Friday, May 16, 2014

Not Sean

Yesterday, he stood beside me at the food bank.  I was happy to see he's still around; I'm sorry his circumstances are such that has to get help from the food bank.

I think I've written about him before.  To me he is Not Sean.  Someone on the bus told me his name and it sounded like "Sean."  One day at the Chinese restaurant, I introduced him to Jack as Sean.  He later corrected me.  His voice is so quiet and his accent is one I don't recognize, I don't know what he said his name was.  More than one syllable was involved, yet it sounded like "Sean."

The first I noticed him was a few years ago.  He was going to Harrisburg Area Community College and almost consistently got to the bus stop just in time.  He was astoundingly pretty.  I think he would be hard for anyone not to notice.  Yet so shy.

Spring, 2013, he was jubilant about being accepted at the college of his choice.  He showed me the letter; that surprised me.  This past January or February, he came into a bus shelter.  I asked if his college was having a long break or if he was on independent study.  He said, "College didn't quite turn out the way I wanted."  And it was clear I was not to pursue the subject.  I later gave him my email eddress and told him to get in touch if he ever wanted to talk.

Not Sean is maybe 20.  Not to put too fine a point on it, but he really is one of the most beautiful young guys I've ever seen.  "Twink" tends to be a pejorative term implying the young man is a himbo.  Not Sean is no himbo, although his appearance might give one that impression.

I would hope that his parents didn't banish him because he's gay.  They'd have had to know that by the time he went to HACC.  Maybe he left them.  I wish he'd trust me enough to talk.  Of course, he's maybe 20 and knows about and uses the food bank, so maybe he's getting help -- seeing a therapist or case manager.  I care about they boy.  I wish I knew how to get him to talk and understand that I'm concerned about him.  He may well be suspicious of me.  Perhaps he has reason to be wary about gay old farts.

Yesterday, he made no effort to let me know he was standing beside me.  Was he embarrassed to be seen at the food bank?  Why did he think I was there?  I suspect he was truly hoping I wouldn't see him, and that if I did, I would ignore him.  How could I ignore Not Sean?  I hope he comes to understand that if I see him I will say "hello" to him because I'm glad to see him.  He needs to know that people might like him.

Sunday, May 11, 2014

Three in One

Last night, I wrote this on Joe.My.God.:
"What an amazing day. That's all. Just what an amazing day. I mean, when you grow up as the queer, faggy kid in the '50s and '60s in the wilds of eastern Lancaster County, this kind of thing still just blows me away. Good for our young folks who see today's 3 events as being great and about time. To me, it's just so unbelievable. What I was given to look forward to was a short life and an eternity in hell. Things like this...I couldn't even dream about them. And now breakthroughs in weddings, music, and football. Excuse me, please. It's the vapors."

The weddings refers to the first day a southern state -- Arkansas -- legally performed same sex weddings in Eureka Springs.  The music refers to Conchita Wurst winning this year's EuroVision -- probably not the first gay winner, but certainly the first gender fuck winner.  And football refers to Michael Sam winning a spot on the St. Louis Rams -- the first openly gay man to go into a football team; gay men have come out after their careers, but Michael is the first to enter the profession not hiding his sexual orientation.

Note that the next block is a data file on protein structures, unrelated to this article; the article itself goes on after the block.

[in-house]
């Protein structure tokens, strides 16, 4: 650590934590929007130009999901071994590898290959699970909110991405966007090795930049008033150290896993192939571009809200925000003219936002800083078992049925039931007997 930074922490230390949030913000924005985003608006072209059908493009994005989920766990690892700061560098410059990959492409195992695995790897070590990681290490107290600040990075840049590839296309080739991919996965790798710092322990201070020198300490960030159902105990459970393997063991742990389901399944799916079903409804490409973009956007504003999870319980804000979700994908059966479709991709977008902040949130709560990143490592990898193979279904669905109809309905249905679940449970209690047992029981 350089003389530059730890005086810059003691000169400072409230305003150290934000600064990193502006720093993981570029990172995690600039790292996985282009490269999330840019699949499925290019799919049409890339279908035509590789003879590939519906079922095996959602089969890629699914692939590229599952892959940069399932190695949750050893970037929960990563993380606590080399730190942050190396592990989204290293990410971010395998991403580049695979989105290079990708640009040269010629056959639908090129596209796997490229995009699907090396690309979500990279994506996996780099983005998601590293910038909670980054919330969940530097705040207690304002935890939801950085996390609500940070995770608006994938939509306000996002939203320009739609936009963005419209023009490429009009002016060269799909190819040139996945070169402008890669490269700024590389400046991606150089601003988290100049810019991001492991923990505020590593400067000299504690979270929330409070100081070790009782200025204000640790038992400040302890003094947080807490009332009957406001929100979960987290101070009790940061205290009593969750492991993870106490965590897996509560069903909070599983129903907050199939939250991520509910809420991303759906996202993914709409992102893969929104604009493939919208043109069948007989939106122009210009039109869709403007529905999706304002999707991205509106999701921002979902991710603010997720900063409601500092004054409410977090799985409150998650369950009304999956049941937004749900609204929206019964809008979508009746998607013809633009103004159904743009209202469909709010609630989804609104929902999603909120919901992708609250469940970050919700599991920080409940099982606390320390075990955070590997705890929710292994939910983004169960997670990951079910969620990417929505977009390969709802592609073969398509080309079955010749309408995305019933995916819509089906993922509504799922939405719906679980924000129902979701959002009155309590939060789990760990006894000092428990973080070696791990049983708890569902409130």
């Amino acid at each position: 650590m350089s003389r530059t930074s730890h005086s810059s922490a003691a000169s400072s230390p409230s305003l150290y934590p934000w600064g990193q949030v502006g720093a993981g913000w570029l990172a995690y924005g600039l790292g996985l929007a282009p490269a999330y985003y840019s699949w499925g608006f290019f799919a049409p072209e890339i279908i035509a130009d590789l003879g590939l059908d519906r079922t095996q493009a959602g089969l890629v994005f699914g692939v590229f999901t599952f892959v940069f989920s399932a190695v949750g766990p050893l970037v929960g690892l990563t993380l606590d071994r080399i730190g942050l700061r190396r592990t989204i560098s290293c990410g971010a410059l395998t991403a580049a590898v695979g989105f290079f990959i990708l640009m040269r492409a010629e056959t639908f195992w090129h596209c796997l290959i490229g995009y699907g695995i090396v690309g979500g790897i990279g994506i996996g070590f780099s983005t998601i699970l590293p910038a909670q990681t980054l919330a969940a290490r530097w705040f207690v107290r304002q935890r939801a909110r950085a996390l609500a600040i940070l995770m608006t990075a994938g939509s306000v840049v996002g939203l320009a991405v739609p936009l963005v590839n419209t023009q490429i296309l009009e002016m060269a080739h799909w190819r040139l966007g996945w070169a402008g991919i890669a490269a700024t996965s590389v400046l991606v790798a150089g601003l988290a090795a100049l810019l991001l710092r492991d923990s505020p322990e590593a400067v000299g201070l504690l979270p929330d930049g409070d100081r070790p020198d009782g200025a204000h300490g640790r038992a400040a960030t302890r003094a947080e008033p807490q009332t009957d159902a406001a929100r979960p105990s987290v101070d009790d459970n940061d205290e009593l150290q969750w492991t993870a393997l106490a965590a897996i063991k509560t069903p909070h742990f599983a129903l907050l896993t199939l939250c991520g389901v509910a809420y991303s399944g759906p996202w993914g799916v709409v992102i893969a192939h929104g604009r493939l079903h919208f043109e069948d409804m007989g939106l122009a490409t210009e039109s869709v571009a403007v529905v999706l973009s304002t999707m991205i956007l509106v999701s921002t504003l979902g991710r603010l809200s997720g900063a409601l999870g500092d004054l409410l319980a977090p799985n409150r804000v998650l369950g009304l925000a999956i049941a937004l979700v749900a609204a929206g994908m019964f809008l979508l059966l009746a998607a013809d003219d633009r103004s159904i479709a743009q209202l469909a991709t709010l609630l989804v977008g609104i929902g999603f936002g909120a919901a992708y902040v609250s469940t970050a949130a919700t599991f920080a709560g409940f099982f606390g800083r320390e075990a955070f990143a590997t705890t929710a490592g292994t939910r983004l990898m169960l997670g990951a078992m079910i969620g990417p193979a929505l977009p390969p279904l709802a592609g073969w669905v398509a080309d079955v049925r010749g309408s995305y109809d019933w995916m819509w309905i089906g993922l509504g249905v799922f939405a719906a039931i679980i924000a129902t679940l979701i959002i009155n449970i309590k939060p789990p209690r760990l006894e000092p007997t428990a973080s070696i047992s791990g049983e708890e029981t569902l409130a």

In a way, it's a good thing that gay young people see this as a "well, why not?" kind of thing.  Good for them.  I like that such achievements are practically a given.  I do wish, though, that they had a better understanding of why this is such a big fricking deal.  And that these incredible "firsts" should happen on the same day is such a big deal.

I don't recall her name, but a woman once observed that she looked forward to the time when there was no longer a need to point out "the first woman to...", that it will just happen.  I look forward to that being true for gay people, too.  Right now, however, it's so important to observe such events.

Same sex marriage in Arkansas?  I remember the first days of integration at Central High in Little Rock in 1957, three years after Brown v. Board of Education.  Not that I was in Little Rock, but I remember the photos of African American teens walking up to the school with people screaming their ignorant, hateful, racist epithets, refusing to understand that "separate but equal" is a lie.  Separate but equal is why Jack and I will not accept the stupid offer of civil union and won't marry in a state where marriage equality is the law but not honored where we live.  It has to be real, it has to be the law of the land, or it means nothing.  We committed to each other decades ago.

Conchita Wurst?  When was the last time the world saw a bearded man in a dress sing a song that may well become an equality anthem?  I have no idea if Conchita is gay, and it doesn't matter.  His courage to appear as he is, singing a song he believes, gets my absolute respect and joy.

US football has pretty much become the US religion.  Change has come slowly in our sports.  I don't care for sports, so I don't know a great deal about it.  I DO know Jackie Robinson was the first African American to appear in US sports.  I DO remember the yelling and booing he got and the fracas over allowing black men in football and basketball.  And yesterday we saw the first openly gay football prospect be drafted into an NFL team.

It's likely that not-gay people don't understand the accomplishments, the victories that took place yesterday.  Any one of these things would be remarkable; that three such important victories took place in one day completely surpasses anything I might have thought even a decade ago, let alone when I was a kid who knew he was different but didn't know what that meant.  "Our" kids are coming out at younger ages, and good for them.  Many of them know they'll get the support that, unfortunately, is still needed.  "Our" kids will take yesterday in stride...they'll know it's important, but they won't know just how important it is to "their" elders.